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WisconsinMomma

Recruiting for council training committee

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Like all committees and organizations, the quality of performance is only as good as its leaders. 

An example of what the committee can do is how we approached teaching the new SM Specific course in 2000. Council presented the course when it was introduced to see how well it was written. It was terrible. Roughly a 9 hr course divided in three parts that had no flow and often contradicted each other. (I had learned later that the three parts were written by three different “volunteers “ authors who never met each other. They sent their parts to National who wrote the final syllabus.)

Anyway, our council training committee discussed ideas of how to better present the material. We came up with several ideas for presenting the course better, which several districts (including ours) experimented with. And several good versions were discovered. Now, I know a couple of districts would have tried something on their own (including ours), but because council took the lead, all the districts were presented with the results of several different versions.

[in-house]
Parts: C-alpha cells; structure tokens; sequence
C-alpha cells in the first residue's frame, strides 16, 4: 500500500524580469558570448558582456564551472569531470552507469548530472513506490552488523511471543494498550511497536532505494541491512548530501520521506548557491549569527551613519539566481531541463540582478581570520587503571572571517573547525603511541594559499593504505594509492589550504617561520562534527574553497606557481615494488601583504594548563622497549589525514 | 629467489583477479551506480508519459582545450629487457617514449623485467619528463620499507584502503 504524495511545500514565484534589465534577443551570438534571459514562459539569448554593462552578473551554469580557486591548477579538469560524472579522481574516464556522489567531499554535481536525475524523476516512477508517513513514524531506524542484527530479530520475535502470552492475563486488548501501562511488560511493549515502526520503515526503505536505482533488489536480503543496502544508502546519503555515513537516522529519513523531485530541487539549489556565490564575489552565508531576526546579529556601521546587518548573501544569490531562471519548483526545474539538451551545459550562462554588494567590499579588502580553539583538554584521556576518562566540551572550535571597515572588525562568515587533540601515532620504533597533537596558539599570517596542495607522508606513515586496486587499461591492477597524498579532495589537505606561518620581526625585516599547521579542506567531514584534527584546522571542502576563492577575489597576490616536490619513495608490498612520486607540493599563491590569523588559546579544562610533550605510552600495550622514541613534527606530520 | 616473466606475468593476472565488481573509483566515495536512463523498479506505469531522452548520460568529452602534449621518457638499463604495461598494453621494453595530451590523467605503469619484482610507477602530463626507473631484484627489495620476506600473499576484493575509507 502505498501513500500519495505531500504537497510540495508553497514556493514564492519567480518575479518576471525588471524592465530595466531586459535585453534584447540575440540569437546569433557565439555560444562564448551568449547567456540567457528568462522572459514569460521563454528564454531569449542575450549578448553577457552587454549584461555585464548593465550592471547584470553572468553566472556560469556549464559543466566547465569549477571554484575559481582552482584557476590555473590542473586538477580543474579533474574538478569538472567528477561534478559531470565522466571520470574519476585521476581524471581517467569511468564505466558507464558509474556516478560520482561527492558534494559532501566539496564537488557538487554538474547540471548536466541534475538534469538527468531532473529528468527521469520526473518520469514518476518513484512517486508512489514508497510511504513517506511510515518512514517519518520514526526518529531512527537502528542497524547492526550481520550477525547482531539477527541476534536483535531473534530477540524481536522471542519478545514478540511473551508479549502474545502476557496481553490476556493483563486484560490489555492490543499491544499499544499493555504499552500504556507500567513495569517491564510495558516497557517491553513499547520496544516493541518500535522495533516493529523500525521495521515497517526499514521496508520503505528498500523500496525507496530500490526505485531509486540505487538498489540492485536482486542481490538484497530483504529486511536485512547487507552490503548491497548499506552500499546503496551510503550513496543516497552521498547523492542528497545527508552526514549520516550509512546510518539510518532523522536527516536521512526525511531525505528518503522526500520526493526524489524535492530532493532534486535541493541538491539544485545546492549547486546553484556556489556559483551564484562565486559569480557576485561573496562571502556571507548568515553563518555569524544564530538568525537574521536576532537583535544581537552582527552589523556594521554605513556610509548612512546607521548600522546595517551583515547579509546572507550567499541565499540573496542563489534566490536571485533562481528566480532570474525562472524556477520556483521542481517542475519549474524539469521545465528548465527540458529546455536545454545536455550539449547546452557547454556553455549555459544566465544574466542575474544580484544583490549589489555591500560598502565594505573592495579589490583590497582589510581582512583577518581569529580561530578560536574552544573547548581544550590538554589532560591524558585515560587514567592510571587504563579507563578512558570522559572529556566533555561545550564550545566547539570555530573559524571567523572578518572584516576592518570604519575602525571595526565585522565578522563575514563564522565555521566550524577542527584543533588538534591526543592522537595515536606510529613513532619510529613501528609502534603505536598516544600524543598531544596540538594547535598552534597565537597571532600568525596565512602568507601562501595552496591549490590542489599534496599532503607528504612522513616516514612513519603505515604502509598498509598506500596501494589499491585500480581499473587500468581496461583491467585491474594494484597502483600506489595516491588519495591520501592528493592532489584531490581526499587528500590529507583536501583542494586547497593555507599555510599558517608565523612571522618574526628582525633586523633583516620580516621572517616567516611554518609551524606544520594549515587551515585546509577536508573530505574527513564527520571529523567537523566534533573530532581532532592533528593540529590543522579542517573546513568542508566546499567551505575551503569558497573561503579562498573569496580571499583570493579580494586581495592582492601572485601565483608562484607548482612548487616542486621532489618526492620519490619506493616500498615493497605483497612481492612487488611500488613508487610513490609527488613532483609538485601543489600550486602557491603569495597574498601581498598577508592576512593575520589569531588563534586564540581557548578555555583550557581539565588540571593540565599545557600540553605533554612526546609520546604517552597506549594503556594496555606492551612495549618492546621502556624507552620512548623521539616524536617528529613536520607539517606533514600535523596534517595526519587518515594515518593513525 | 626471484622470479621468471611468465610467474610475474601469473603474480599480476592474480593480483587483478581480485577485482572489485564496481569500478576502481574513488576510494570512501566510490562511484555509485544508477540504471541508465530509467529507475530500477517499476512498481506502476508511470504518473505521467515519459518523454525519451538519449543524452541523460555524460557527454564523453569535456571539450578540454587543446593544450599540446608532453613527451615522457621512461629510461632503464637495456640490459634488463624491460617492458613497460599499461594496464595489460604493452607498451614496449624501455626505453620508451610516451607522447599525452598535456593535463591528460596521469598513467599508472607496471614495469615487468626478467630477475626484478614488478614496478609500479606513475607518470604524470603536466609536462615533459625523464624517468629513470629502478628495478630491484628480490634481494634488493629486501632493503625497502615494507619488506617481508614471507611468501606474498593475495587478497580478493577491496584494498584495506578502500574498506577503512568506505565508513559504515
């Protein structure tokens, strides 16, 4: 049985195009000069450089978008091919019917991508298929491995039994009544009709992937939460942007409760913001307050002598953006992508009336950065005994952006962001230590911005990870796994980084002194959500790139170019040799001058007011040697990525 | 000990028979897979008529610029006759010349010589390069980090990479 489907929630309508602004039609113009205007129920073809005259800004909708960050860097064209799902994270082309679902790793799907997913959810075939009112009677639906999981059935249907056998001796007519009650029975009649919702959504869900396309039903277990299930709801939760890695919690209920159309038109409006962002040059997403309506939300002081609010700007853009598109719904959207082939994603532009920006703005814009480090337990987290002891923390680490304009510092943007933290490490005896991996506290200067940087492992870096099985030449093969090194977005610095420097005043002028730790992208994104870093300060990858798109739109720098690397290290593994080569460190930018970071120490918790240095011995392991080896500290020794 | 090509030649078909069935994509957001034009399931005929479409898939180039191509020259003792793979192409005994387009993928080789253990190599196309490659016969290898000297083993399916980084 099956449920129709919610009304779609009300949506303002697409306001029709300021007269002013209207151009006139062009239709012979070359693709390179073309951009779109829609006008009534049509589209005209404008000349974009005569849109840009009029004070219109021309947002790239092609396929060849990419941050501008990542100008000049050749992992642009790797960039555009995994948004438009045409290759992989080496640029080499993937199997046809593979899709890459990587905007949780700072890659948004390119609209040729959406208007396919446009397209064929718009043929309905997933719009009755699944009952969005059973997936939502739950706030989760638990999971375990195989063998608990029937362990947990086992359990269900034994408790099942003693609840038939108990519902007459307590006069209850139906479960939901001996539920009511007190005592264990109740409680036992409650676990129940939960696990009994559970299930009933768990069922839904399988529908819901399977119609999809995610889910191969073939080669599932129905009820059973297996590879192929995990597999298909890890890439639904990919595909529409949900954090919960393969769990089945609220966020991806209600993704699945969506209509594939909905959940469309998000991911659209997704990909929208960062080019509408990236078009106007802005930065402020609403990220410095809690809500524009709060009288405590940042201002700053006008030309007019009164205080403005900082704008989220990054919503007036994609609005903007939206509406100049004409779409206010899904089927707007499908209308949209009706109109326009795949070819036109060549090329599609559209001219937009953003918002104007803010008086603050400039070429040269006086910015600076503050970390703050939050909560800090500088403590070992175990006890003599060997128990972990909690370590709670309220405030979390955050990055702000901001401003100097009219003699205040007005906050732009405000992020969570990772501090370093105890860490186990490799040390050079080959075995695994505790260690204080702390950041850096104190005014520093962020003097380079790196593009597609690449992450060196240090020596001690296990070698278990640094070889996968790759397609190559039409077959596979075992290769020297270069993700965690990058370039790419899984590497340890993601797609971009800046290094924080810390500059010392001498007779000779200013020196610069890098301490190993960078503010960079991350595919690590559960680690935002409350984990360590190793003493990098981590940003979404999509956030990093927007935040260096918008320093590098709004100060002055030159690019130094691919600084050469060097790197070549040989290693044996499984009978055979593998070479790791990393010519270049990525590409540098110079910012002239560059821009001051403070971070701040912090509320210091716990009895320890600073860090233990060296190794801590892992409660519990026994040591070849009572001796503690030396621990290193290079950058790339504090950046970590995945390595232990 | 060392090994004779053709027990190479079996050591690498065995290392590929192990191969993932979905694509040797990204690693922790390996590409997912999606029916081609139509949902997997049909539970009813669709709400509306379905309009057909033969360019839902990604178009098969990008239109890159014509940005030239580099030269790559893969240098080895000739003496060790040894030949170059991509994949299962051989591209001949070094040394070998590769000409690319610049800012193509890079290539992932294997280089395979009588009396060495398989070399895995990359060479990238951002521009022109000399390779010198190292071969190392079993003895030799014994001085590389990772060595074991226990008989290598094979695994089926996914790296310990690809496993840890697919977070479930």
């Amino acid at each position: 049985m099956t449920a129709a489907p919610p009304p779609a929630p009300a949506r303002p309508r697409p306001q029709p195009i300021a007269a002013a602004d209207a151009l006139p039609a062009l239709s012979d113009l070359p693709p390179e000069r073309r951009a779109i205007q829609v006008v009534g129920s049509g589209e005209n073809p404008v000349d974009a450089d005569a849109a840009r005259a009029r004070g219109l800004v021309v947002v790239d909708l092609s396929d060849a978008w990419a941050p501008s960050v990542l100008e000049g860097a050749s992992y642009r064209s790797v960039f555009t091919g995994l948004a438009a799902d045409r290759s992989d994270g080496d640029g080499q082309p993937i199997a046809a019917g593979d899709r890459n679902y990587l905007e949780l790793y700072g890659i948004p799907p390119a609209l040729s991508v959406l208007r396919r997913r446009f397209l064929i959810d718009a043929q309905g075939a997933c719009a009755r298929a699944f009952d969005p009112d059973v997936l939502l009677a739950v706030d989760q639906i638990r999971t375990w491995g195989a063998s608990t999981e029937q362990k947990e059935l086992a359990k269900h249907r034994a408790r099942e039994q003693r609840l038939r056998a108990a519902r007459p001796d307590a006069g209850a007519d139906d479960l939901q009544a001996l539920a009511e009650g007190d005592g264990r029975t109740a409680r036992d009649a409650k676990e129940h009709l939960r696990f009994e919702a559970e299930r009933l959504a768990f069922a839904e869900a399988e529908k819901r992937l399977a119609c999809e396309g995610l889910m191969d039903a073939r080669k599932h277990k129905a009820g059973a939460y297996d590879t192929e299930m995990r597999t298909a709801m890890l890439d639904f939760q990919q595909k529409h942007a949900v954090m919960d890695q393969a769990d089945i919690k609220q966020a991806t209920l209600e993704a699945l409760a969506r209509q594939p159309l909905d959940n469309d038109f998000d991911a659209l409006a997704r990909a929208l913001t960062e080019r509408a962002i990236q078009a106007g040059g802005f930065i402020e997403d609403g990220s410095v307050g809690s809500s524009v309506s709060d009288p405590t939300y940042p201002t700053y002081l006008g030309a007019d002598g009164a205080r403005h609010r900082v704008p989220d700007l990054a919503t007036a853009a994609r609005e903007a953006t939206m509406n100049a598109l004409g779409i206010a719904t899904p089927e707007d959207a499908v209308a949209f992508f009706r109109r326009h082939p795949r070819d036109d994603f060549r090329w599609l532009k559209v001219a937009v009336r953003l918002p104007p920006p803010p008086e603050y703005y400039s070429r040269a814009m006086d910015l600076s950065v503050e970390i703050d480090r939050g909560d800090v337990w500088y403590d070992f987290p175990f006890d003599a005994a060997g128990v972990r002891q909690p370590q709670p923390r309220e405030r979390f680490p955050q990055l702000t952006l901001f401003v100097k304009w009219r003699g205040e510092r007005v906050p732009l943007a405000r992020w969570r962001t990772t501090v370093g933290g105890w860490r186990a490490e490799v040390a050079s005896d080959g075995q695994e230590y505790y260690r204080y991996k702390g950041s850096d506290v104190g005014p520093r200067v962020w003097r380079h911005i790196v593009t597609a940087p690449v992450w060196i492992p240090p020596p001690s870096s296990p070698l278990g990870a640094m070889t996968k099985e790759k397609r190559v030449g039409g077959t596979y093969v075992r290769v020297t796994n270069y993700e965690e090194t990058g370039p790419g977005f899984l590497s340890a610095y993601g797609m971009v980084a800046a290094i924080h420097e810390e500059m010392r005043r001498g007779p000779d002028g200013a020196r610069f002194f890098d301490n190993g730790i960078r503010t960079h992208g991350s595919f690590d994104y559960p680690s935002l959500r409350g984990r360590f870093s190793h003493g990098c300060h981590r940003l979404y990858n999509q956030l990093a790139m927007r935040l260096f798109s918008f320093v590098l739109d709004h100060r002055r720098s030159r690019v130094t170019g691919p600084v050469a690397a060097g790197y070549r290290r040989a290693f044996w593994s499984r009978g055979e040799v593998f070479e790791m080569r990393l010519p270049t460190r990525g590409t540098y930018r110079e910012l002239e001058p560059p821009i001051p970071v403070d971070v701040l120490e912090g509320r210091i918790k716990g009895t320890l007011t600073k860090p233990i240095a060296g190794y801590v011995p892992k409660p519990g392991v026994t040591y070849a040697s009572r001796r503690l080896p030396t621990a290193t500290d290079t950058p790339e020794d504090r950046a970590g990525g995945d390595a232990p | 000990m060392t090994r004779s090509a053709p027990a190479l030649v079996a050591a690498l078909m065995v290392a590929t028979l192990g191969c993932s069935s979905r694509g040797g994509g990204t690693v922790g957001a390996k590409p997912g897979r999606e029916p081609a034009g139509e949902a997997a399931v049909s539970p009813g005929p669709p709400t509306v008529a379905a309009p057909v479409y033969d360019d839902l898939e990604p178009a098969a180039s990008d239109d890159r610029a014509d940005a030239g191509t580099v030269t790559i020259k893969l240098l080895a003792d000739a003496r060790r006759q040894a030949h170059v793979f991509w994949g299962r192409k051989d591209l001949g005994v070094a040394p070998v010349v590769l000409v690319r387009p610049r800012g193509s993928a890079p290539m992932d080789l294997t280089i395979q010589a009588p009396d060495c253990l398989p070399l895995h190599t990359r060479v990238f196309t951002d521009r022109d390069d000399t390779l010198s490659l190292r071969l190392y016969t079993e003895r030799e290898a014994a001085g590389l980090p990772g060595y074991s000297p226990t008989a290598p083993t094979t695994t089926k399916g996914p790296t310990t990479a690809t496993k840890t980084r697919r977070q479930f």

I was also lead on experimenting with a new idea of a Council JLT course. The new idea was a boy run style where the participants developed the course syllabus and schedule each day. The course was replaced by NYLC, but I have not ever seen anything like it before or since.

A lot of folks seem to be trying to fix a lot of problems on this forum lately. If you have the will and personality, council is one of many paths to effectively make change.

Barry

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2 hours ago, Eagledad said:

If you have the will and personality

I knew there was a catch.

But back to your JLT course. How did you come up with a course that, I assume, was not in compliance with the standard JLT at the time? Or was it in compliance. I always wonder about that with training. I mean, the idea of having the scouts create their own training sounds great and also not at all what the syllabus suggests. Or maybe I'm missing something.

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13 minutes ago, MattR said:

I knew there was a catch.

But back to your JLT course. How did you come up with a course that, I assume, was not in compliance with the standard JLT at the time? Or was it in compliance. I always wonder about that with training. I mean, the idea of having the scouts create their own training sounds great and also not at all what the syllabus suggests. Or maybe I'm missing something.

It was the brainchild of a couple of scoutmasters with a good reputation for building successful patrol method programs.

The way it worked is after all the participants  (14 or over) arrived at camp, the course SM asked all the scouts to create PLCs of 6 members. No scouts from the same troop could be in the same PLC.